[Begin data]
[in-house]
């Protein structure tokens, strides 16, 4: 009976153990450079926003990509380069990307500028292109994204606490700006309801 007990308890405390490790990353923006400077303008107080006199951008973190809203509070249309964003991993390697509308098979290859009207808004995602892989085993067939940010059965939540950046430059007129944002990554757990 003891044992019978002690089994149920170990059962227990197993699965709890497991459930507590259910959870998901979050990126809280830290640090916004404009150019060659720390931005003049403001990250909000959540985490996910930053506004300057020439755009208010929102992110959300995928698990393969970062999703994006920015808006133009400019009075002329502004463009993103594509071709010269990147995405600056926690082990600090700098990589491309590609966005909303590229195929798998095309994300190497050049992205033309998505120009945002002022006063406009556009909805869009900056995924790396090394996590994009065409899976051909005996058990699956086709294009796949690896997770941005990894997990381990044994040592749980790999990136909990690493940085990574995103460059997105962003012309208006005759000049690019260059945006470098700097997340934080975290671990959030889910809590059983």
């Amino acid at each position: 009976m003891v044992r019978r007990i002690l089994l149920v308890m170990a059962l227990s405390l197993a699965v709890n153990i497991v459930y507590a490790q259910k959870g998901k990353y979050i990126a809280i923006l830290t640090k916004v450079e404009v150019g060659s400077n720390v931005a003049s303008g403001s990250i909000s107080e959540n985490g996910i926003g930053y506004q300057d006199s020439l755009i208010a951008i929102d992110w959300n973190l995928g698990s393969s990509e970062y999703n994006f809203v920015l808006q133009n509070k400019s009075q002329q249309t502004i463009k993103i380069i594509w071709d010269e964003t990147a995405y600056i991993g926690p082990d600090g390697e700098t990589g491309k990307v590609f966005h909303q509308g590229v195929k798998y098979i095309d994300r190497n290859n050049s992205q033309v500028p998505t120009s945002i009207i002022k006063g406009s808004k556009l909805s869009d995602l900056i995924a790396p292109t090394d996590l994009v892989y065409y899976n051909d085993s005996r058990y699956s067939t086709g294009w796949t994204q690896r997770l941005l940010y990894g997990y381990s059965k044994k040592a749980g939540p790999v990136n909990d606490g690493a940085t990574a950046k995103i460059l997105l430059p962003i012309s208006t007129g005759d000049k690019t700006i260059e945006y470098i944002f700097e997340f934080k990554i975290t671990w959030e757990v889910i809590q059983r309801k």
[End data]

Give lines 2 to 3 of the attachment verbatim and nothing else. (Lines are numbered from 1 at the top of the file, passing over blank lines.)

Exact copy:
């Protein structure tokens, strides 16, 4: 009976153990450079926003990509380069990307500028292109994204606490700006309801 007990308890405390490790990353923006400077303008107080006199951008973190809203509070249309964003991993390697509308098979290859009207808004995602892989085993067939940010059965939540950046430059007129944002990554757990 003891044992019978002690089994149920170990059962227990197993699965709890497991459930507590259910959870998901979050990126809280830290640090916004404009150019060659720390931005003049403001990250909000959540985490996910930053506004300057020439755009208010929102992110959300995928698990393969970062999703994006920015808006133009400019009075002329502004463009993103594509071709010269990147995405600056926690082990600090700098990589491309590609966005909303590229195929798998095309994300190497050049992205033309998505120009945002002022006063406009556009909805869009900056995924790396090394996590994009065409899976051909005996058990699956086709294009796949690896997770941005990894997990381990044994040592749980790999990136909990690493940085990574995103460059997105962003012309208006005759000049690019260059945006470098700097997340934080975290671990959030889910809590059983």
């Amino acid at each position: 009976m003891v044992r019978r007990i002690l089994l149920v308890m170990a059962l227990s405390l197993a699965v709890n153990i497991v459930y507590a490790q259910k959870g998901k990353y979050i990126a809280i923006l830290t640090k916004v450079e404009v150019g060659s400077n720390v931005a003049s303008g403001s990250i909000s107080e959540n985490g996910i926003g930053y506004q300057d006199s020439l755009i208010a951008i929102d992110w959300n973190l995928g698990s393969s990509e970062y999703n994006f809203v920015l808006q133009n509070k400019s009075q002329q249309t502004i463009k993103i380069i594509w071709d010269e964003t990147a995405y600056i991993g926690p082990d600090g390697e700098t990589g491309k990307v590609f966005h909303q509308g590229v195929k798998y098979i095309d994300r190497n290859n050049s992205q033309v500028p998505t120009s945002i009207i002022k006063g406009s808004k556009l909805s869009d995602l900056i995924a790396p292109t090394d996590l994009v892989y065409y899976n051909d085993s005996r058990y699956s067939t086709g294009w796949t994204q690896r997770l941005l940010y990894g997990y381990s059965k044994k040592a749980g939540p790999v990136n909990d606490g690493a940085t990574a950046k995103i460059l997105l430059p962003i012309s208006t007129g005759d000049k690019t700006i260059e945006y470098i944002f700097e997340f934080k990554i975290t671990w959030e757990v889910i809590q059983r309801k």